The Ben Kingsley vehicle is a sentimental flick aimed squarely at the AARP crowd, but lacks style and craft.
In a media landscape with fewer and fewer options actually targeted toward adults (often tied to the death of the mid-budget movie), audiences take the scraps they’re given and make the best of them. This is the space that Jules occupies, a sci-fi fairy tale about the specific loneliness of senior citizens who feel isolated, ignored, and afraid. It’s also a thin, often ham-fisted take on a tale that could have had real legs in more capable hands.
Ben Kingsley stars as Milton, a lonely widower who spends his days heading to town hall meetings just to bring up the same largely useless issues week after week and bumbling around his empty house. But when a flying saucer crashes in his backyard and the alien pilot needs his help, Milton finds himself opening up in ways he never thought possible.
Jules isn’t trying to tell a complicated sci-fi epic and it’s not trying to grapple with larger issues about our existence or even push our imaginations to rethink what aliens could be. There’s a reason the alien’s spaceship is a classic saucer and that the alien itself looks like every single drawing of an alien every kid ever made in math class in 1994. The film’s aims are to be simple and sweet, and it largely succeeds.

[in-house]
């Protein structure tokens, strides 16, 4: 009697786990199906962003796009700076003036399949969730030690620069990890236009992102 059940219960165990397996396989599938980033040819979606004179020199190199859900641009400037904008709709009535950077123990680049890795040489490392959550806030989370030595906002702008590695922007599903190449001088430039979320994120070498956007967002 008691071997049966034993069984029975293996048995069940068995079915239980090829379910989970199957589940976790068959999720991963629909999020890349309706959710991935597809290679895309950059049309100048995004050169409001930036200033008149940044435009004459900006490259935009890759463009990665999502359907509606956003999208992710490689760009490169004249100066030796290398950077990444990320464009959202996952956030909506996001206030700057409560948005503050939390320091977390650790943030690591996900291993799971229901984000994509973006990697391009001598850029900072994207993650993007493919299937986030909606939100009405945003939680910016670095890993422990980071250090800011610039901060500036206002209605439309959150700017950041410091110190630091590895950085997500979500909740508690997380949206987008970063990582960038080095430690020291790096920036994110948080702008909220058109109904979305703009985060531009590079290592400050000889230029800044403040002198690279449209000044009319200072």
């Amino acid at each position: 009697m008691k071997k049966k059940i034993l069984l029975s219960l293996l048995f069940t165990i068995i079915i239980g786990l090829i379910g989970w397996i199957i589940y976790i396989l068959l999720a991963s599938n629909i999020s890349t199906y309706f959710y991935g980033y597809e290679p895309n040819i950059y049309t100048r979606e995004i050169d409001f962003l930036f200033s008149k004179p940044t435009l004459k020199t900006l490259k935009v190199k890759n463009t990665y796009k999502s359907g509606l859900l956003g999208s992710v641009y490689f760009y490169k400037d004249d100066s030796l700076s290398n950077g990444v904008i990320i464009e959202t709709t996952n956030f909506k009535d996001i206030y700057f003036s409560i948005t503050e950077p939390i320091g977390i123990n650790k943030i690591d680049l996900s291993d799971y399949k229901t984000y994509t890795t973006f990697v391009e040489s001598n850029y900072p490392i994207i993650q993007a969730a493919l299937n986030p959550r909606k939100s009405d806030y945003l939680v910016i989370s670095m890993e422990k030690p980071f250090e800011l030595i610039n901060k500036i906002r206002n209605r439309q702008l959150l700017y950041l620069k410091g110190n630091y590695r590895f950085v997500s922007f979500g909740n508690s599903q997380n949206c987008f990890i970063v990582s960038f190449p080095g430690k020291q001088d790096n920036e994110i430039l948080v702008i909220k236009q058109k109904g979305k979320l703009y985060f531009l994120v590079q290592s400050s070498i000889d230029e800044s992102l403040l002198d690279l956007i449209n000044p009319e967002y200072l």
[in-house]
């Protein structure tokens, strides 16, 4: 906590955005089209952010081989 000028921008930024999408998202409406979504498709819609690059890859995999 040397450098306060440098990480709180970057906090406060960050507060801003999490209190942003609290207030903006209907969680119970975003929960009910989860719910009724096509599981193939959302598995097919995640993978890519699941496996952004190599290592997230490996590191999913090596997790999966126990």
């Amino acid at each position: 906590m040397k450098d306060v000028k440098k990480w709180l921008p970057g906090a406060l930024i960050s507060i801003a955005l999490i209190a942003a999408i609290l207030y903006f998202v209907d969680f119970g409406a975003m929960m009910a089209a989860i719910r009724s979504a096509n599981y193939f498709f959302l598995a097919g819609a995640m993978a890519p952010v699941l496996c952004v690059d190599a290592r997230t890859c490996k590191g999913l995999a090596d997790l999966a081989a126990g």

On the surface, there’s not much about Jules to object to. The problem is that there’s not very much to latch onto, either. The film wants to argue that the concerns of its senior citizen cast are being rudely overlooked and ignored, but it also spends a good deal of time turning those concerns into jokes worth ridiculing. It wants to have things both ways and struggles to commit to how it wants audiences to view its protagonists.
To be clear, Jules wants to keep the audience on Milton’s side, but it doesn’t really know how to give him or his friends Sandy (Harriet Sansom Harris, Licorice Pizza, Phantom Thread) and Joyce (Jane Curtin) depth. They’re all likable enough but attempts to delve into their inner lives ring hollow. Ultimately, director Marc Turtletaub’s success as a producer (The Farewell, Loving) doesn’t quite live up to his efforts to bring this story to life.
Kingsley inhabits Milton well enough, really playing to his isolation and inner fears. Likewise, Harris’ ()’ nosy neighbor Sandy makes the perfect foil to his closed-off demeanor. She brings an airy optimism and makes it easy to root for them. Unfortunately, the otherwise excellent Curtin as Joyce, whose relationship to either Sandy or Milton is never particularly well-defined or understood. She mostly oscillates between gruff antagonist and oddball depending on the needs of the scene, with no real regard for who this woman really is.
Yet, the trio ultimately makes the case for why other films in the AARP genre, like 80 for Brady and Book Club, can do so well. With that much talent together on screen, you’re bound to get something pretty damn watchable.
But that’s about as good as Jules ever gets. It’s light and inoffensive and saccharine. Its attempts to speak to something real in the lives of older Americans give the film an emotional core, but the fluff surrounding it is more often middling than not. So is this E.T. for the elderly a bit of a mess? Yes. But it’s not one worth the effort to tear down. A little bit of harmless (if schlocky) heart never hurt anyone, but I’ll still be rooting for studios to do better.
Jules is currently playing in theaters.